The ends of the bridge rest on mounds of quarried granite stones of various size, in between of which there are many cavities suitable for muskrat lodges. In other places, mainly in swamps, muskrats have no other choice than to build castles as beavers do. Muskrat castles are smaller, and are not made of tree branches but of moss and stems of various aquatic plants (hundreds of such muskrat castles can be seen at the Oak Hammock Marsh mentioned on the previous page). Once I had the feeling that one of the stones, somewhat darker than the rest, near the eastern end of the bridge was watching me. When I was coming closer, that "stone" proved to be a muskrat who swiftly disappeared in a hole between other stones.
When summer temperatures returned here for a few days at the end of October 1998, I was sitting for quite a long time at the edge of water just south of point 4 enjoying sun. Suddenly I heard splashing some distance away approaching me. It was a muskrat swimming along the river bank, and constantly stopping and peeking curiously into all the tiny cuttings in the river bank. Because I sat motionlessly like a statue, it did not notice me even when passing by my feet. The way how it swam looked funny to me - as if it was tiptoeing on water.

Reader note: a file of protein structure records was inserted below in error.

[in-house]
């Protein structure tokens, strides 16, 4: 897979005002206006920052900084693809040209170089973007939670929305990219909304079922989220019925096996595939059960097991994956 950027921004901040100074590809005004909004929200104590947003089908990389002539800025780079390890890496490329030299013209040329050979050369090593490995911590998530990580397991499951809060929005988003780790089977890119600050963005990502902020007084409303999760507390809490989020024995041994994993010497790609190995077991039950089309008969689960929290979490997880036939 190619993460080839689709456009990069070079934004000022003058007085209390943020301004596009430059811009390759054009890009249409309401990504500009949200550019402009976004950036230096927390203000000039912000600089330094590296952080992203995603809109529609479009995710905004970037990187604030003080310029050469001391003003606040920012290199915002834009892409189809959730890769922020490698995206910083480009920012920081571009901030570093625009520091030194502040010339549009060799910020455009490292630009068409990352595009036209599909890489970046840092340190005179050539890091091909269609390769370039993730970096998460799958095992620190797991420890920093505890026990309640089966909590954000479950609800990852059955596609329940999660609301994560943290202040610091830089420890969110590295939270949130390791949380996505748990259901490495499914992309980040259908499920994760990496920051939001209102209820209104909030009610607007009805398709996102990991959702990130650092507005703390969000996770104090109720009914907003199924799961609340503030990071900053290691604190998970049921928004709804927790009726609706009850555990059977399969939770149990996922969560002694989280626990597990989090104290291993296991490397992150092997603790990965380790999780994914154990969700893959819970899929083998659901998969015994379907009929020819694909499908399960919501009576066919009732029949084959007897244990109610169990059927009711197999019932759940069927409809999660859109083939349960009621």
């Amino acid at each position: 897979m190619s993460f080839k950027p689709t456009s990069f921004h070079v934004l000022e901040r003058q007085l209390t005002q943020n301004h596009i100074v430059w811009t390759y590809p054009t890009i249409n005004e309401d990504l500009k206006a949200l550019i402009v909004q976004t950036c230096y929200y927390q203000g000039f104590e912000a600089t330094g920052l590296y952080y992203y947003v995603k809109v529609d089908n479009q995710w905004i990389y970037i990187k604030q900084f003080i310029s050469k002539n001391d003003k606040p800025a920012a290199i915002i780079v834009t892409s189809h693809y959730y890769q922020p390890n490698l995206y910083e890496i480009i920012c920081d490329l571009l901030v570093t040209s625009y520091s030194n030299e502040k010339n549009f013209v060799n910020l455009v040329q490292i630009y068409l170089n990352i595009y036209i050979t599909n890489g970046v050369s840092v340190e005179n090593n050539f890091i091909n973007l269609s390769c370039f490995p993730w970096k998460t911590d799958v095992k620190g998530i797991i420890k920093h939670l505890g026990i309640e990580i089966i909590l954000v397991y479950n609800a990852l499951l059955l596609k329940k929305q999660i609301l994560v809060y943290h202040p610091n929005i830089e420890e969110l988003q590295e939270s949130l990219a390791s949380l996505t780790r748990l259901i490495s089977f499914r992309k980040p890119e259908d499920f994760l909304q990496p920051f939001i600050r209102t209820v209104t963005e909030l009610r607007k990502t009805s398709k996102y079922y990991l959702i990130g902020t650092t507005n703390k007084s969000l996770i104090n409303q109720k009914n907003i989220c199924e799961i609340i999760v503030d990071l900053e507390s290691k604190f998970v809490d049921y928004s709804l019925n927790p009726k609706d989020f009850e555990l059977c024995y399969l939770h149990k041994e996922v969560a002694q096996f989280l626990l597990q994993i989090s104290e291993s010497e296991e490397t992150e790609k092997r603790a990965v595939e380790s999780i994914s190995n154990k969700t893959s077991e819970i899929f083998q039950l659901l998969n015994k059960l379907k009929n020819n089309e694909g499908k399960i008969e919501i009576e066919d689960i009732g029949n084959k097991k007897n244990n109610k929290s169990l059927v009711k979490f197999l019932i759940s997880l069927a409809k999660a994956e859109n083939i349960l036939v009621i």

The muskrat in this picture registered my presence before I noticed it when I was approaching
the edge of the mound under the western end of the bridge. It must have consider me
a danger because it started to race towards its hole in the river bank.
I still managed to make this picture, and only saw the end of the muskrat's
tail disappearing between the stones in the bank when I finally ran to the water edge.|
Dec. 7., 1998
(You can find a clearer picture of a swimming muskrat e.g. here.)
|The next two pictures I also made on Dec. 7 when the second, also still unsuccessful, attempt at the beginning of winter took place here. The pictures show muskrat tracks in the thin layer of fresh snow on the frozen stagnant river coves near the eastern end of the bridge. The one below shows the area just south of the bridge, and the one on the right north of the bridge. They were taken moments before the whole river got into the shadow, when still rather early in the afternoon the sun started to disappear behind tall trees on the high western bank. (Before the winter really started on Dec. 17, this ice still melted except for a very narrow band along the banks. The ice cover from the right picture can also be recognized on the right side of the third picture two pages back ("Beaver trails and lodge").)|